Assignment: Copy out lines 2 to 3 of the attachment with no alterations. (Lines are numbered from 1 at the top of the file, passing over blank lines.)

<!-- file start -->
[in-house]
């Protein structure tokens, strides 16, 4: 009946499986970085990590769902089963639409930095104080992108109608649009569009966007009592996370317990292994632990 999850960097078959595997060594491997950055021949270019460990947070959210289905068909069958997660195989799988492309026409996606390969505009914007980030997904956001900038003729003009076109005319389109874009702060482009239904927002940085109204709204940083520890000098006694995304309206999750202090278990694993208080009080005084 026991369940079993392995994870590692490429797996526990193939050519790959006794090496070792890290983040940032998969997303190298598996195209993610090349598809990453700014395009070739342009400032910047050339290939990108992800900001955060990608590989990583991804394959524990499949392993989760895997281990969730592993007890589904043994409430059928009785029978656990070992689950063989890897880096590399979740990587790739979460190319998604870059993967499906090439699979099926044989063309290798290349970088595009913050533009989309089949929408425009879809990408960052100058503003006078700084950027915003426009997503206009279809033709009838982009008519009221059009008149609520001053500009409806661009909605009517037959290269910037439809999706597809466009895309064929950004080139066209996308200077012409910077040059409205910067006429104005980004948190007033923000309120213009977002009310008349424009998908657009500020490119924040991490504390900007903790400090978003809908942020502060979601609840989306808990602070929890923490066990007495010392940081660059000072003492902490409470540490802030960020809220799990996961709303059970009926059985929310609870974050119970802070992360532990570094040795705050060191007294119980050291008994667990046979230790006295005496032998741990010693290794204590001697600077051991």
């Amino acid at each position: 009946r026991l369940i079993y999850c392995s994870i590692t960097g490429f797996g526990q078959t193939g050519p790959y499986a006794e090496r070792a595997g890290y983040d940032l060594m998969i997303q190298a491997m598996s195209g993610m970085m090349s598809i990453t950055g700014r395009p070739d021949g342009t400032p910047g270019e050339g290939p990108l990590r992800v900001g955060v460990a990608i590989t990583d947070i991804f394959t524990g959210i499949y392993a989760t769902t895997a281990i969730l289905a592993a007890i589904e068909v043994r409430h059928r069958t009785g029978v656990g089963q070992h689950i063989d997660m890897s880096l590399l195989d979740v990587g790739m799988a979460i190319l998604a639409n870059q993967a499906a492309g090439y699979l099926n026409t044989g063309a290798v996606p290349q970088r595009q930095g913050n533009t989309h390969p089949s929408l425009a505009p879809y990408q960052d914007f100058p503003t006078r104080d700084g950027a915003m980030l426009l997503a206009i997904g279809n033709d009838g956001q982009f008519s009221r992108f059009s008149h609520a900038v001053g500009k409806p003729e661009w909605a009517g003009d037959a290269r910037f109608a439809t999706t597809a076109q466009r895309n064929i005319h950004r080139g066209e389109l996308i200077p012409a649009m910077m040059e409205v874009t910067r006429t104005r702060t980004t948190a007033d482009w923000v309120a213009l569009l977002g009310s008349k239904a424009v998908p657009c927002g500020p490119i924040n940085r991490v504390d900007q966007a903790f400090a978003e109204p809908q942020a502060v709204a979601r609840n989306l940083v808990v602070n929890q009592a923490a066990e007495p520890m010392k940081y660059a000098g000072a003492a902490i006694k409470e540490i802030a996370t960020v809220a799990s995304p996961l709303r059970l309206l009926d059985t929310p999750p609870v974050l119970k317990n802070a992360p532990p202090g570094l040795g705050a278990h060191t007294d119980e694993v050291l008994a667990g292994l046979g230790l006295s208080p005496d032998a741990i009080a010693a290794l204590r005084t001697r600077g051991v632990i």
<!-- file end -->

């Protein structure tokens, strides 16, 4: 009946499986970085990590769902089963639409930095104080992108109608649009569009966007009592996370317990292994632990 999850960097078959595997060594491997950055021949270019460990947070959210289905068909069958997660195989799988492309026409996606390969505009914007980030997904956001900038003729003009076109005319389109874009702060482009239904927002940085109204709204940083520890000098006694995304309206999750202090278990694993208080009080005084 026991369940079993392995994870590692490429797996526990193939050519790959006794090496070792890290983040940032998969997303190298598996195209993610090349598809990453700014395009070739342009400032910047050339290939990108992800900001955060990608590989990583991804394959524990499949392993989760895997281990969730592993007890589904043994409430059928009785029978656990070992689950063989890897880096590399979740990587790739979460190319998604870059993967499906090439699979099926044989063309290798290349970088595009913050533009989309089949929408425009879809990408960052100058503003006078700084950027915003426009997503206009279809033709009838982009008519009221059009008149609520001053500009409806661009909605009517037959290269910037439809999706597809466009895309064929950004080139066209996308200077012409910077040059409205910067006429104005980004948190007033923000309120213009977002009310008349424009998908657009500020490119924040991490504390900007903790400090978003809908942020502060979601609840989306808990602070929890923490066990007495010392940081660059000072003492902490409470540490802030960020809220799990996961709303059970009926059985929310609870974050119970802070992360532990570094040795705050060191007294119980050291008994667990046979230790006295005496032998741990010693290794204590001697600077051991």
């Amino acid at each position: 009946r026991l369940i079993y999850c392995s994870i590692t960097g490429f797996g526990q078959t193939g050519p790959y499986a006794e090496r070792a595997g890290y983040d940032l060594m998969i997303q190298a491997m598996s195209g993610m970085m090349s598809i990453t950055g700014r395009p070739d021949g342009t400032p910047g270019e050339g290939p990108l990590r992800v900001g955060v460990a990608i590989t990583d947070i991804f394959t524990g959210i499949y392993a989760t769902t895997a281990i969730l289905a592993a007890i589904e068909v043994r409430h059928r069958t009785g029978v656990g089963q070992h689950i063989d997660m890897s880096l590399l195989d979740v990587g790739m799988a979460i190319l998604a639409n870059q993967a499906a492309g090439y699979l099926n026409t044989g063309a290798v996606p290349q970088r595009q930095g913050n533009t989309h390969p089949s929408l425009a505009p879809y990408q960052d914007f100058p503003t006078r104080d700084g950027a915003m980030l426009l997503a206009i997904g279809n033709d009838g956001q982009f008519s009221r992108f059009s008149h609520a900038v001053g500009k409806p003729e661009w909605a009517g003009d037959a290269r910037f109608a439809t999706t597809a076109q466009r895309n064929i005319h950004r080139g066209e389109l996308i200077p012409a649009m910077m040059e409205v874009t910067r006429t104005r702060t980004t948190a007033d482009w923000v309120a213009l569009l977002g009310s008349k239904a424009v998908p657009c927002g500020p490119i924040n940085r991490v504390d900007q966007a903790f400090a978003e109204p809908q942020a502060v709204a979601r609840n989306l940083v808990v602070n929890q009592a923490a066990e007495p520890m010392k940081y660059a000098g000072a003492a902490i006694k409470e540490i802030a996370t960020v809220a799990s995304p996961l709303r059970l309206l009926d059985t929310p999750p609870v974050l119970k317990n802070a992360p532990p202090g570094l040795g705050a278990h060191t007294d119980e694993v050291l008994a667990g292994l046979g230790l006295s208080p005496d032998a741990i009080a010693a290794l204590r005084t001697r600077g051991v632990i």